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As our connected world grows, so too will Cyber Bullying.

It’s not news that young people being affected bullying online is on the increase within our communities.  Let’s take stock:

  • 30,439 children called Childline in 2010/11.  11% of calls were about bullying.
  • Between 8% and 34% of children and young people in the UK have been cyber bullied, and girls are twice as likely to experience persistent cyber bullying than boys.
  • 38% of young people have been affected by cyber-bullying, with abusive emails (26%) and text messages (24%) being the most common methods.
  • 28% of children did not tell anyone about the abuse.

 Source NSPCC Report 2012

The child or young person being bullied in the schoolyard is now more likely not to escape the bully at all due to the virtual connected world, which we now live in.   Cyber Bullying is now becoming common amongst young people and is rife on many well-known social platforms. Recent tragedies involving suicides of young people who have been bullied have highlighted this in the media.

In my opinion ‘real’ action is now needed.  So as Parents & Educators how can we help keep our children safe online and develop awareness and educational programmes which will help tackle this growing problem within our society.

Below I have outlined some practical tips aimed at helping both Parents & Educators

  • Awareness from the parents & educators perspective  – When it comes to online activity many young people already think that their parents and educators are out of touch in relation to online communities and technology it’s therefore paramount that we spend time researching the platforms which our young people might be using, watching out for tell tale signs which might mean a young person is being Cyber Bullied or involved in it.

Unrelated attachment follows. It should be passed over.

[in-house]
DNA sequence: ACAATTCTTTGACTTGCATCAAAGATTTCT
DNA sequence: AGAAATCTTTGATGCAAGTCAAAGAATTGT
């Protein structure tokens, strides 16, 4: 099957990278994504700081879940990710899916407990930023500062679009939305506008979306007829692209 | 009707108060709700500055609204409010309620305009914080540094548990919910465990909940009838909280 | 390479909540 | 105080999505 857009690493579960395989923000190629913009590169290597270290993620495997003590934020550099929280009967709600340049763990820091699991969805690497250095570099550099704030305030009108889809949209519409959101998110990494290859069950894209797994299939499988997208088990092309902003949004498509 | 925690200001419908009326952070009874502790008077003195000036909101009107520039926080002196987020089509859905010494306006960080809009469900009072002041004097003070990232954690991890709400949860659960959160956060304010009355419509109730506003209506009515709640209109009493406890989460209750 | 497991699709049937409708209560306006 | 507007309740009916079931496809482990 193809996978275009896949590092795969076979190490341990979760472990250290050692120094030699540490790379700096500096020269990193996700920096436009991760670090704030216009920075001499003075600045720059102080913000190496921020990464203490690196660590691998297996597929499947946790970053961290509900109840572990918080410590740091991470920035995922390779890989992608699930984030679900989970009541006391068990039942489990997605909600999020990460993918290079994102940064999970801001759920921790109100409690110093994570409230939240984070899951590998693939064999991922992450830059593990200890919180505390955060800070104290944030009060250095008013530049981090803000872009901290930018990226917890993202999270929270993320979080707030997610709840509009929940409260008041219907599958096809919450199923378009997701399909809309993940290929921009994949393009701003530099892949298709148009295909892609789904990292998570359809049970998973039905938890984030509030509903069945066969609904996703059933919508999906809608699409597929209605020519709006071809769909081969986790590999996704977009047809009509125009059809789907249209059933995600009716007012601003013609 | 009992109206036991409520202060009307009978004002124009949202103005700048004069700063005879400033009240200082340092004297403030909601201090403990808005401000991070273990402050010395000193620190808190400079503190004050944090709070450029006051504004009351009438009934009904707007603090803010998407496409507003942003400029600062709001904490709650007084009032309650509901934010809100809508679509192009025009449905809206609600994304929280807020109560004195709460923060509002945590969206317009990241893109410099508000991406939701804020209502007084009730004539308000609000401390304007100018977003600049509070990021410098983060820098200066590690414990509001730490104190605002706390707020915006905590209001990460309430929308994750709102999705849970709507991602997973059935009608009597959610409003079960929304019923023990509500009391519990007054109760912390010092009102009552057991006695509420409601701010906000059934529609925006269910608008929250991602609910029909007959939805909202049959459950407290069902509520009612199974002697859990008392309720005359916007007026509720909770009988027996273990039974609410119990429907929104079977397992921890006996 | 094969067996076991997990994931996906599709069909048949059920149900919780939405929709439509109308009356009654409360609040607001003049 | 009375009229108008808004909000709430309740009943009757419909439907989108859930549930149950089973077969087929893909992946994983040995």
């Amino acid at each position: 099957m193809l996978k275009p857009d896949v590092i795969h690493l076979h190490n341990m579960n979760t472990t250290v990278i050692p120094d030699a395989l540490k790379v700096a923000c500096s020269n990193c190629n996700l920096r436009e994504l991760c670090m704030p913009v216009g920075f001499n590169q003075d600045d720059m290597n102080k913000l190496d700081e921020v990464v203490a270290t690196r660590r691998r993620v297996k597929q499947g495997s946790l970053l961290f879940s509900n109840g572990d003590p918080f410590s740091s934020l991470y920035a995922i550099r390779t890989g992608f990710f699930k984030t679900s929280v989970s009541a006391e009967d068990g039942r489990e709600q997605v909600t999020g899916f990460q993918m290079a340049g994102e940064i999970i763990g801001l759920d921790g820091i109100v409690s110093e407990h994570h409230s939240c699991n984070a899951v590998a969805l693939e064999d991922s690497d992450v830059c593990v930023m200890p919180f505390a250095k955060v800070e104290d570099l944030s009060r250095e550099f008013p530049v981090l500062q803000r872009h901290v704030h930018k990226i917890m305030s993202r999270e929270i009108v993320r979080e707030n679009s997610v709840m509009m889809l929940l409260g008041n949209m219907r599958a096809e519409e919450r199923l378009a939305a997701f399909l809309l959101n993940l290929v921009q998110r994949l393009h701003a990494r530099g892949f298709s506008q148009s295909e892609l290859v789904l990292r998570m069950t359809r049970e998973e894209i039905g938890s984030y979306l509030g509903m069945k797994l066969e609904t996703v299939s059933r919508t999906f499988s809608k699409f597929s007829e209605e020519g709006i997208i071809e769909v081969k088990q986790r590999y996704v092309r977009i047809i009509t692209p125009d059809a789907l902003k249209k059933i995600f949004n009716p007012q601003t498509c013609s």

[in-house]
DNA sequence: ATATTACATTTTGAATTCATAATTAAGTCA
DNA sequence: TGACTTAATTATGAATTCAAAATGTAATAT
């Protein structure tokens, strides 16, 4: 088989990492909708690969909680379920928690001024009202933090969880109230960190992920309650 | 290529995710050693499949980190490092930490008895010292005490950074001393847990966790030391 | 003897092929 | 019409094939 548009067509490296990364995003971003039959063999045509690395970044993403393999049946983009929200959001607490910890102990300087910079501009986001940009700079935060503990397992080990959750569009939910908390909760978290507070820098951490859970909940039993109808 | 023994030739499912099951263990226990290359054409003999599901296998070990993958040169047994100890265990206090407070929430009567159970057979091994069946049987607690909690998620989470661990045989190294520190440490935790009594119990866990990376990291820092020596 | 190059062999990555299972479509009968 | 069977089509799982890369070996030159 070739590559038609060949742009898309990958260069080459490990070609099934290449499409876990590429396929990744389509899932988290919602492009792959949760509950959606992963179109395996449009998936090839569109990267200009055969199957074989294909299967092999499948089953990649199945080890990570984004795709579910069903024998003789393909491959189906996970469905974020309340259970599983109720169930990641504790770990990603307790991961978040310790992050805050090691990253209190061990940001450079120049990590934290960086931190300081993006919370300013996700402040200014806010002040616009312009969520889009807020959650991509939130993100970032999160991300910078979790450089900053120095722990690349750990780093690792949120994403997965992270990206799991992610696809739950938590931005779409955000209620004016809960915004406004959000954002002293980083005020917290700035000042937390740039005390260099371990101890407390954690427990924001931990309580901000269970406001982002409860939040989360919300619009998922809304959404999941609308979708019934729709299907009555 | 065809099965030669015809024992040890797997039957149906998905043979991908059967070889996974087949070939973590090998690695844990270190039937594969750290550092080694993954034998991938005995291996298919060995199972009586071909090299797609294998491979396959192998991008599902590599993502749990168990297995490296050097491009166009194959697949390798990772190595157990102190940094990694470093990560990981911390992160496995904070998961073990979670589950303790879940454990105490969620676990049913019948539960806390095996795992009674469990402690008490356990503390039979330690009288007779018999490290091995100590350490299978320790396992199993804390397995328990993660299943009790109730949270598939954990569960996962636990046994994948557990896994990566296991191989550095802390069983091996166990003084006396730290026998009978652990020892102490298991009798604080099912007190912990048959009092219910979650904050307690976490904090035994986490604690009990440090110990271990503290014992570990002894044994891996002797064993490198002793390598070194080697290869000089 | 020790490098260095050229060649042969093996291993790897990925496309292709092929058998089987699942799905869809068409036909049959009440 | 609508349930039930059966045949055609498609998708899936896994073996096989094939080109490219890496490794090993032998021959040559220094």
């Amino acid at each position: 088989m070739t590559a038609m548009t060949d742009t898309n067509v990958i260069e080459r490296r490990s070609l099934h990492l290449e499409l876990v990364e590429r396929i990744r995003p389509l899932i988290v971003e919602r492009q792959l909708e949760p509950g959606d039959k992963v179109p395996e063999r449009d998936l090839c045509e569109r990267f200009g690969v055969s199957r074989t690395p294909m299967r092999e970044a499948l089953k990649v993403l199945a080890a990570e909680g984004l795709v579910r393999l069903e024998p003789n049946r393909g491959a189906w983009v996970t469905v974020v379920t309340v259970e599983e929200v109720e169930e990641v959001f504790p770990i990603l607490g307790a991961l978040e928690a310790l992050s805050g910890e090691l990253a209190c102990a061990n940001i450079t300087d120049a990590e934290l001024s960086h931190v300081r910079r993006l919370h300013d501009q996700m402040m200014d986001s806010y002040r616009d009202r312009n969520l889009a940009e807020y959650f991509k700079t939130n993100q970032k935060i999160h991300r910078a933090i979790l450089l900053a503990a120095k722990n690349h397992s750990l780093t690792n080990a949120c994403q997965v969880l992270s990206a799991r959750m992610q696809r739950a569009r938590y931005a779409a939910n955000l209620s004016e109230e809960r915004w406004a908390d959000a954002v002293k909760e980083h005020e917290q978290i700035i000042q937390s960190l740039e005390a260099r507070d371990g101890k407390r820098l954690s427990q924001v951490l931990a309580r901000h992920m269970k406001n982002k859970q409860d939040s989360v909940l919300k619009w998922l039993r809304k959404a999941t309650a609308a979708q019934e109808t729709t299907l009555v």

• What goes online stays online – Remind young people particularly teenagers that what goes online will stay there – information posted on forums, chartroom’s, blogs, social network website event IMs (Instant Messages) can be made public.  Saying something in a private message has the potential not to stay private and can be cut and pasted on other peoples walls so encourage young people to be carful and highlight the dangers to them.
  • Thinking before revealing  – Teach them to be careful of the content they place online, and if possible keep an eye on pictures both inappropriate and not which are being posted and shared online.  Remind young people that other people can misuse things posted online.
  • Encourage an online code of conduct – Create & develop a code of conduct, which young people can use to model their online behaviour.   The code of conduct can include real practical tips on how they behave online it can also outline aspects of negative behaviour and potential consequences as a result.
  • Remind them to ask for help – just because many young people believe they are more savvy online than older people does not mean they can’t ask for help or talk about an issue which they have experienced online.  Encourage young people to speak out about unsafe behaviour online or if they feel something is taking place, which is affecting them or one of their friends.



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Wayne Denner shares his knowledge & expertise on leading tech industry blog.

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